Considering the arguments being made about empowering women, it should be striking that the apostles did not recommend for even one woman to be enlisted in the oversight of this ministry to the widows. It cannot be that the apostles lacked wisdom, failed to be sensitive, or merely acquiesced to the cultural norms of the day. When the apostles saw the need for oversight of this critical ministry in the church, they set a clear example of God’s design for authoritative leadership to be men.
The argument I am making is not that no women could have assisted these men chosen to lead. If they were wise leaders, they would have sought women to assist them in this task. However, the empowerment to lead in resolving this ministry crisis was given exclusively to men. Apparently, male authority in the church is not exclusively restricted to the teaching role of a pastor as some suggest.
It seems unreasonable to believe that the apostles did not deem it appropriate to enlist women to exercise authority in resolving the crisis of the widows, but the SBC should elect a woman as SBC president to address its problems. Perhaps the reason that individuals have not given biblical examples for their argument to “empower” women in the church is because none exist. The apostles were all men; the planting of churches was led by men; the writing of the New Testament was the work of men; and leadership in the churches was given to men.
That said, my ultimate point is not that women should have no leadership in the church. They most certainly should. In fact, I contend that this push to empower women in unbiblical ways will only serve to minimalize and discourage women from valuing the very leadership God has called upon them to exercise.
We Desperately Need Women to Biblically Lead
One of the dangers of responding to issues of this nature is appearing unbalanced. While trying to defend against the onslaught of those promoting unbiblical roles for women, it is easy to get entangled in only addressing what women cannot do. The reality is that women are a wonderful gift from God and their leadership is needed both in the home and the church.
My experience as a pastor is that we need more women, not less, leading as God calls for in Titus 2:3-5: “Older women likewise are to be reverent in behavior… and so train the young women to love their husbands and children, to be self-controlled, pure, working at home, kind, and submissive to their own husbands, that the word of God may not be reviled.” In other words, God calls women in the church to lead other women in fulfilling the vital role that he has given them. Only in Scripture can God’s intended design for women be found.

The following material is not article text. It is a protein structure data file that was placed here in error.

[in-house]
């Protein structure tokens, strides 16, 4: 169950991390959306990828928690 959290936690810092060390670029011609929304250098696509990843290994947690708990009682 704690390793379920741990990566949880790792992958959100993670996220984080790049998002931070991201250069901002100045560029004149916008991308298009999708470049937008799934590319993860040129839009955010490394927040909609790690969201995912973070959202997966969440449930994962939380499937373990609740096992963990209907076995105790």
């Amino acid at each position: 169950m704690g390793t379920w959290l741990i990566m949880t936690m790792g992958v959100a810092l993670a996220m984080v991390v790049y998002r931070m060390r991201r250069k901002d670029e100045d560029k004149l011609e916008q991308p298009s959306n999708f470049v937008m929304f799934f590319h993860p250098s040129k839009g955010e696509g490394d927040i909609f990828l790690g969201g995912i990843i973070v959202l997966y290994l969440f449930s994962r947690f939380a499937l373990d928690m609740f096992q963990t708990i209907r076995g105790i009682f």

Paul respected women and worked side by side with them in the work of the gospel (Rom 16). However, the only ministry in which he called upon them to lead was the discipling of children and other women. Mothers in the home should take great joy in the privilege to raise their children in godliness. Women in the church should devote themselves to the crucial role of discipling other women. Women have the unique privilege and responsibility of leading in these significant ways. It is sad and tragic that so many women feel unfulfilled in the beautiful design for which God created them. It is an even greater tragedy when the church cultivates that emotion.
Rather than enticing women with empowerment and cultivating a dissatisfaction towards their God given design, the SBC should call upon churches to equip women to serve in their Titus 2 role. I believe in the radical equality of men and women as image bearers of God. I also know that women have suffered greatly in this world at the hands of sexism. But it is the sin in this world that truly oppresses women, not the role God designed for them or the biblical authority structure of the church. Ever since Satan deceived Eve in the garden, the world has been selling “liberation” for the price of rebelling against God’s design. We should not allow them to set up shop in our individual churches or in the SBC.
Therefore, we should stop “empowering” women and start discipling them to follow Scripture.
Satan delights in denigrating what God created as good. It has always been God’s plan for his Church to possess a certain masculinity in leadership and that masculinity flows into the general membership as well. One of the depressing realities of our modern culture is the assault upon masculinity as if it’s somehow a bad thing. While we can all certainly agree that male dominance is not God’s plan for his Church—the plan to extract male leadership and characteristics from God’s Church is certainly not healthy—in fact it’s downright sinful.
When Paul was closing out his letter to the church in the city of Corinth, he wrote these words in 1 Corinthians 16:13-14, “Be watchful, stand firm in the faith, act like men, be strong. Let all that you do be done in love.” We must recall that Paul was writing to a church that was in desperate need of theological and practical correction. The apostle took a firm stance against their sin, and then pointed them to the proper means of living out the gospel of Christ. Apparently one of their struggles was centered on love and their lack of manliness. William Robertson Nicoll observes that these exhortations are “directed respectively against the heedlessness, fickleness, childishness, and moral enervation of the” church at Corinth.